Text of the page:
Patients presenting with acute pain in hospital settings need immediate intervention and care to improve health outcomes (Department of Health Service, 2007). When severe acute pain is not appropriately managed, this could lead to adverse psychological and physiological effects, poorer health outcomes and prolonged hospital stay (ANZCA, 2005). In Australia, approximately a third of patients in hospital settings report experiencing moderate to severe pain at least once during their hospital stay (DHS, 2007). While this figure may vary according to the population surveyed in hospital settings, it is observed that inadequate pain relief is still present in these settings (ANZCA, 2005).
Quality care for patients presenting with acute pain begins with the use of an appropriate pain assessment tool. The main aim of this essay is to critically review current pain assessment tools that are recommended by the Department of Health Services (DHS, 2007). Published primary studies will be used to support the critical analysis. The first part of this essay will compare a range of pain assessment tools for patients presenting with acute pain. The second part critically analyses pain assessment options for patients who are non-verbal, have significant cognitive impairment or language functions disability. A conclusion will then summarise the key issues raised in this essay.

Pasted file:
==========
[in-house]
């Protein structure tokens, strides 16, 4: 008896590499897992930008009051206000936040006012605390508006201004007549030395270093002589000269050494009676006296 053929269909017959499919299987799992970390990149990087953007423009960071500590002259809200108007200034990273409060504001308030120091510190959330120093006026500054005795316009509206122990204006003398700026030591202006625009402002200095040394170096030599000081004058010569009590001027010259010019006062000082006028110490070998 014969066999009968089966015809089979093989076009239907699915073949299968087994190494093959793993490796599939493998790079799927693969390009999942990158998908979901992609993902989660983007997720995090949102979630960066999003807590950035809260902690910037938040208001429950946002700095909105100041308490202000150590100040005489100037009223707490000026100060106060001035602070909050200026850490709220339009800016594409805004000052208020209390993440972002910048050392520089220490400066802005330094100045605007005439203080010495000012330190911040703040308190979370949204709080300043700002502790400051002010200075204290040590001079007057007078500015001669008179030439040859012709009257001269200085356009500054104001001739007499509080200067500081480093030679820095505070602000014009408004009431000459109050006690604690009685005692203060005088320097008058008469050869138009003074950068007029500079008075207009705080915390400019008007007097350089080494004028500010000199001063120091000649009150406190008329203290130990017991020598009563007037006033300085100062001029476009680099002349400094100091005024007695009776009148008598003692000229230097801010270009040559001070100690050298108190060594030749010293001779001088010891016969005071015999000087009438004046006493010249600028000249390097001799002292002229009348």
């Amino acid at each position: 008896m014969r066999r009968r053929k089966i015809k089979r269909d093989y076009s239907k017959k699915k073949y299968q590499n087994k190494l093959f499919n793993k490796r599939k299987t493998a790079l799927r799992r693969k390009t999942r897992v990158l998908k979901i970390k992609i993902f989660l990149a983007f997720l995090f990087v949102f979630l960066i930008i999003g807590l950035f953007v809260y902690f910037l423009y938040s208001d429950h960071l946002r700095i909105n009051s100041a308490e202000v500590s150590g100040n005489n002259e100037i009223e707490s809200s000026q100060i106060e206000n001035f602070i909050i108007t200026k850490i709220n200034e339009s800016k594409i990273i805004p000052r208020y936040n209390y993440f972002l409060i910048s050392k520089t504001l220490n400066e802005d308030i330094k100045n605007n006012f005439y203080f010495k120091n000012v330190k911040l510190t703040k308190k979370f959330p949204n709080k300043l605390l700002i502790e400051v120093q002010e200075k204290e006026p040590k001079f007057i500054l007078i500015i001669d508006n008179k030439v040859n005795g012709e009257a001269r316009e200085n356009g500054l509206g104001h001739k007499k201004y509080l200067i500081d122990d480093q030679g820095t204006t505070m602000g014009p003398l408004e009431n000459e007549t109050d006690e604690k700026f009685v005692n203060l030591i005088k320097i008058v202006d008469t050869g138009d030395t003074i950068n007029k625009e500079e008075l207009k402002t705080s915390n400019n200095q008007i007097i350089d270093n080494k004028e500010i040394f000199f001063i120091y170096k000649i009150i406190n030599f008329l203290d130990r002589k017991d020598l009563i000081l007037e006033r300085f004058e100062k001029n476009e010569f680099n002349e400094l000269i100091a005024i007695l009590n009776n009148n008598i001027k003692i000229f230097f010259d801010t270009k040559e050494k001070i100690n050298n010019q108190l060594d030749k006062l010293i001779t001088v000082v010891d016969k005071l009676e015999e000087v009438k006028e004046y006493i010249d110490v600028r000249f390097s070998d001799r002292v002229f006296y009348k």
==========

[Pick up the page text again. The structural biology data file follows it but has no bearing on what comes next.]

Critical Analysis of Current Pain Assessment Tools
Pain assessment tools range from the use of subjective to objective pain-scoring assessment tools. Examples of subjective-pain scoring tools include the visual analogue scale (VAS), numerical rating scale (NRS) and the faces pain scale (FPS). Objective measures include the behavioural pain assessment scale,functional activity score and Abbey Pain Scale. Currently, VAS is one of the recommended tools for assessing acute pain in different groups of patients (DHS, 2007). Recent studies (Phan et al., 2012; Angthong, Cherchugit, Suntharapa, & Harnroongroj, 2011; Boonstra, SchiphorstPreuper, Reneman, Posthumus, & Stewart, 2008) have also shown its validity and reliability for different health conditions across different groups of patients and in various health care settings outside Australia. Apart from extensive published data on the reliability and validity of the VAS, it is also shown to be more sensitive when compared to descriptive pain scales (Boonstra et al., 2008).